Concordia Seminary (Saint Louis, Mo)

Engaging ecclesia: a model for training circuits to engage in misison as ecclesia

Author
Jeffrey E Shearier
Abstract
This major applied project sought to qualitatively measure the changes in attitudes and understandings about what the church (ecclesia) is theologically and missiologically as a result of a training designed to apply these attitudes and understandings tot he ecclesiology of the Lutheran Church--Missouri Synod. He argues that all layers of church structure with the Lutheran Church--Missouri Synod should be understood as expressions of ecclesia and so are in mission. The project is developed around training for a new method of church planting, the Gospel Gap Paradigm.

Entering the parish intentionally: a guide for new pastors.

Author
Jeffery Moore
Abstract
This project sought to research the resources available to new pastors fresh from the seminary that would help them with the everyday how-to questions they face and to write a new resource if those existing were found wanting. The key concept was a good beginning - how a new pastor might make an intentionally good beginning. In order to define a good beginning the Holy Scriptures and the Lutheran Confessions were examined, and LCMS district presidents were interviewed. They gave their definitions and suggested names of pastors who had started well. Those pastors were then interviewed to add their insights. The existing resources were also examined. All of these insights were combined with the author's own experiences to produce a new resource for new pastors.

Autonomy or multi-site? A policy-capturing study of two models of church planting for the guidance of future site planting at Ascension Lutheran Church, Wichita, KS

Author
Michael R Bingenheimer
Abstract
The purpose of this study was to produce a set of reasoned recommendations to guide future site planting for Ascension Lutheran Church, Wichita, KS. A policy capturing study was conducted engaging thirteen congregations of the Lutheran Church - Missouri Synod. Six congregations had planted independent congregations. Six congregations had planted multi-site venues. One congregation had used both models of church planting. The primary component for information gathering was a survey seeking information on how each church decided which model to follow. The author developed a set of general recommendations for the church-at-large and specific recommendations to guide Ascension Lutheran Church.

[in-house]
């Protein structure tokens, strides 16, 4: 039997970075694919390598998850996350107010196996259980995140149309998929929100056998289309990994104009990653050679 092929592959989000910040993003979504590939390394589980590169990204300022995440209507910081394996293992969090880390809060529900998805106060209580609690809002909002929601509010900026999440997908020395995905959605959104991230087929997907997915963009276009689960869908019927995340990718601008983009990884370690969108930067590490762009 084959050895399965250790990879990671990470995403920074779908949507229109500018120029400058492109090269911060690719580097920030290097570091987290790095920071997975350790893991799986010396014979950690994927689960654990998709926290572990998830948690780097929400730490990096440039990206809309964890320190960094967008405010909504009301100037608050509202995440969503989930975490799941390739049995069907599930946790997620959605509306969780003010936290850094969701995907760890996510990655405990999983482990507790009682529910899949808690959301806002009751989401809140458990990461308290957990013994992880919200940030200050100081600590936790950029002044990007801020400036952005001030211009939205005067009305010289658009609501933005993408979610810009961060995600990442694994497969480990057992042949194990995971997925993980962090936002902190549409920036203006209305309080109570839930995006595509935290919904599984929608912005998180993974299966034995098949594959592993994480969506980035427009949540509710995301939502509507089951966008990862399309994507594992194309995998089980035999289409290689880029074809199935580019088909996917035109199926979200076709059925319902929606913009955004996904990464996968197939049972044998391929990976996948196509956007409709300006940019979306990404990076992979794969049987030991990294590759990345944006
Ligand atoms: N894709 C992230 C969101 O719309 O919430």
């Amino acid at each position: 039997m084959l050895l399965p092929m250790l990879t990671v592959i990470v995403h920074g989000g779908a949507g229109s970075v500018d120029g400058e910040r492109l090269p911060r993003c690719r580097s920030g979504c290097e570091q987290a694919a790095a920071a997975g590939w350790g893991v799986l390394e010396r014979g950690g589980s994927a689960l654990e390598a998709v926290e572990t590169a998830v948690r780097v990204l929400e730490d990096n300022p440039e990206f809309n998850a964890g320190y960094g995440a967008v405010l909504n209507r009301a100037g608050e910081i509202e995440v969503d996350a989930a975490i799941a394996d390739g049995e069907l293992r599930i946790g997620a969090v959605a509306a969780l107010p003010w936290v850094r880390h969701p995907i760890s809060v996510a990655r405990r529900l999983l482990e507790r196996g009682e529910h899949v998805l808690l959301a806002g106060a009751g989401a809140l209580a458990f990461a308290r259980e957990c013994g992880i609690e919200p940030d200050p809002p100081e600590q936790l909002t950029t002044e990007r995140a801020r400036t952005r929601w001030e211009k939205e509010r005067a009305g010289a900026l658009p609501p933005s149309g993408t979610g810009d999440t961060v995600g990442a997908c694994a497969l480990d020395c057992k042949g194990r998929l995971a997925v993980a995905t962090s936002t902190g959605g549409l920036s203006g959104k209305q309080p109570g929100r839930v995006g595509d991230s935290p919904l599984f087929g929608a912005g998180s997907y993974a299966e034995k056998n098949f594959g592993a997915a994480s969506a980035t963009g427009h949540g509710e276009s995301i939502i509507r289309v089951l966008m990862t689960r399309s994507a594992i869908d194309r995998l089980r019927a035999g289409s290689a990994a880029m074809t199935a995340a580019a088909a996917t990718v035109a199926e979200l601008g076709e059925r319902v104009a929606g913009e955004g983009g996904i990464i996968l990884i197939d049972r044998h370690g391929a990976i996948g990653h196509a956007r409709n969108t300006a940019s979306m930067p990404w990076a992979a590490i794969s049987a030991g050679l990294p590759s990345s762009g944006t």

Ministry to inactives in a large congregation in a rural/small town setting

Author
Robert L Hagan
Abstract
Worship attendance figures are on the decline among congregations in the U.S. One of the challenges facing many congregations is the large percentage of members who have been absent from worship for a significant period of time. The project is a study of congregational approaches and strategies for ministry to inactives. The research portion of the project included a survey of large rural congregations regarding their approach to inactive members. A follow-up interview was conducted with pastors of selected congregations that participated in the survey. This research, along with the literature review, informed the recommendations for a comprehensive approach for Christian caregiving of inactives in a large, rural congregation. The project challenges many of the traditional attitudes and approaches that pastors and congregation leaders have undertaken in ministry to inactives.

When vocations collide: a study of the process of developing a military mobilization agreement

Author
Mark C Moreno
Abstract
The ministry of reserve military chaplains has an impact on their civilian ministry setting, the church in particular. Questionnaires were administered and interviews conducted with reserve chaplains and congregations that have already experienced a mobilization and had a mobilization agreement. Findings reveal that the process of developing a mobilization agreement is indicative of the healthy relationship between the reserve chaplain and their congregation.

Leaders in crises and God's mission to them

Author
Stace D Rollefson
Abstract